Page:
To those of us who lived through it, the latter part of the 1990s clearly rates as one of the all-time classic eras of punk music. Only first wave (’77-’79) and early/pre hardcore (’80-’82) were better. There were SO many great bands going circa ’95-’99, many of whom (Teengenerate, Prostitutes, The Fuses) we’ve previously chronicled on these very pages. While I’d be hard-pressed to name one greatest punk band of the period, Japan’s mighty Registrators have to be in the conversation. How many other punk bands of that era delivered two certifiably classic full-length albums? How many other bands of that era managed to push the envelope of how punk music could sound while still retaining the energy and catchiness of the genre’s original definers? Throw in at least a full album’s worth of good-to-spectacular singles, and you’ve got yourself a recorded output for the ages! Depending on your sub-genre of choice, you could make a case for anyone from The Rip Offs to The Queers to Turbonegro as the supreme punk band of the mid-to-late ’90s. But if your top five doesn’t include The Registrators, I vehemently protest!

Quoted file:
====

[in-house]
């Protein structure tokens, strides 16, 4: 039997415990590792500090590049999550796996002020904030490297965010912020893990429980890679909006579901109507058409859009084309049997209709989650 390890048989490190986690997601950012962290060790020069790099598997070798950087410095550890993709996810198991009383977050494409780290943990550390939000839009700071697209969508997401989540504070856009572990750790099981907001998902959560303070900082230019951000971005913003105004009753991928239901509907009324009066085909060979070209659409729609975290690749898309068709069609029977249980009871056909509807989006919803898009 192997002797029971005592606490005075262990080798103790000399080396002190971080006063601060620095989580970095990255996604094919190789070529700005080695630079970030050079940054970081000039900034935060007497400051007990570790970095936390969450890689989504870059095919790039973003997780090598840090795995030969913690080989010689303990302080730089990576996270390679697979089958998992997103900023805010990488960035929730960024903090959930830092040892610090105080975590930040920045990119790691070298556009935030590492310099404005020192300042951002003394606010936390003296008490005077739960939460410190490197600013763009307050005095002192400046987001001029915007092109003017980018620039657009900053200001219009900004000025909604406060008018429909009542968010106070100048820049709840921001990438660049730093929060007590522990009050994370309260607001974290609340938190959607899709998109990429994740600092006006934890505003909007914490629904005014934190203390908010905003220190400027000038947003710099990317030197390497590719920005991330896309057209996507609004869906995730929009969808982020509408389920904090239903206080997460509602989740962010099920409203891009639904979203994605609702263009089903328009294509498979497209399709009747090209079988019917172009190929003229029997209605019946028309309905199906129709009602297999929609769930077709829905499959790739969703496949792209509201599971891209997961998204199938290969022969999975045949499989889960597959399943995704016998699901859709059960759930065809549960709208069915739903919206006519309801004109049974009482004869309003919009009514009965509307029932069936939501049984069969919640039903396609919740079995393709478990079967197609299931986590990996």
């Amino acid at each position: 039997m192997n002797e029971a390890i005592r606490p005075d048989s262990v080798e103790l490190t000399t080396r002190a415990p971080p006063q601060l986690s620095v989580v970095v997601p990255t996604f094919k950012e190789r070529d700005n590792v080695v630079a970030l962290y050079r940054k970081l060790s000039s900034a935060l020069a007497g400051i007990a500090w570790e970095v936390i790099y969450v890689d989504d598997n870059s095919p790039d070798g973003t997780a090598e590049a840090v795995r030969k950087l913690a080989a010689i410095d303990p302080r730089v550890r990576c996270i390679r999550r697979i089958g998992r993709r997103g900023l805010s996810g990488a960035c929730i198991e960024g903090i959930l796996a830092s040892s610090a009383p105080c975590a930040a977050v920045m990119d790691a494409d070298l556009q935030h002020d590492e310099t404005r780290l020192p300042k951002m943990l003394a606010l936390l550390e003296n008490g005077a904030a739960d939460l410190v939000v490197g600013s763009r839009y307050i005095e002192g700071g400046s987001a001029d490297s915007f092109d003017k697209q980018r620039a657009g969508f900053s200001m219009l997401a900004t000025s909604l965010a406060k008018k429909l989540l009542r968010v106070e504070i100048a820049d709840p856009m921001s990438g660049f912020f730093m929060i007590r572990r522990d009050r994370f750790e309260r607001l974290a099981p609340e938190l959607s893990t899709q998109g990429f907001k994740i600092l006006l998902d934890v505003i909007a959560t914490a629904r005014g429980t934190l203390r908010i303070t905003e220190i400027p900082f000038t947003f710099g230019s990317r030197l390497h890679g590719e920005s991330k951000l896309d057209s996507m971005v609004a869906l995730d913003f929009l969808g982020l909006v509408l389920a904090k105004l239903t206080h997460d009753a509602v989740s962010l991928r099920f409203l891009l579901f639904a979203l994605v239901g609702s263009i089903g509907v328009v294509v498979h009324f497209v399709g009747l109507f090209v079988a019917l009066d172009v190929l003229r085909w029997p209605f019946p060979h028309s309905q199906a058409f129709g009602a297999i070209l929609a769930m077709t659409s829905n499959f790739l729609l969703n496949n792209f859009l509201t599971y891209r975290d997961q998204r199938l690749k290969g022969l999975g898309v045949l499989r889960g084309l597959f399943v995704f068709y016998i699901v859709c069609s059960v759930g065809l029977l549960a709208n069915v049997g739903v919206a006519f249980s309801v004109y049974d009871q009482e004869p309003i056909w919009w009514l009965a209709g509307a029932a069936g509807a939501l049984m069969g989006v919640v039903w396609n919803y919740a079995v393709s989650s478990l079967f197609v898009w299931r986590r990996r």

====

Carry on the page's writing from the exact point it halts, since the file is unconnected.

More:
The mid-to-late ’90s was the golden era of garage punk LPs. Even amongst a slew of truly legendary titles, the Registrators’ 1996 debut Terminal Boredom stood out as an instant classic of the genre. Had the band chosen to make another album or two just like it, no one would have complained. But like a bunch of evil geniuses toiling away in the lab in pursuit of universal domination, The Registrators had something far more unprecedented in mind for their second LP. They were poised to take punk rock into the future. And initially, I was one of the skeptics. The new wave/post-punk thing was at the time becoming trendy, and I would have preferred more of the early Damned on amphetamines primitive trash-bashing action of Terminal Boredom. I simply didn’t “get it” at first. But I got it soon enough. Given my somewhat notorious appreciation for the “melodic” side of early punk, it was probably a surprise I didn’t immediately flip for the Buzzcockian mutations of Sixteen Wires. To the band’s credit, the “modernization” of its sound was achieved not through the use of electronic instrumentation, but rather through sheer musical inventiveness and the advantageous use of advancing recording technology. While more melody-driven and far “odder” than Terminal Boredom, Sixteen Wires in no way abandoned the band’s trademark hyper speed pogo punk motif. It simply took it to the next level. And in direct contrast to the cold, dark sounds that were passing for “new wave” in the late ’90s, Sixteen Wires is just wild, crazy fun!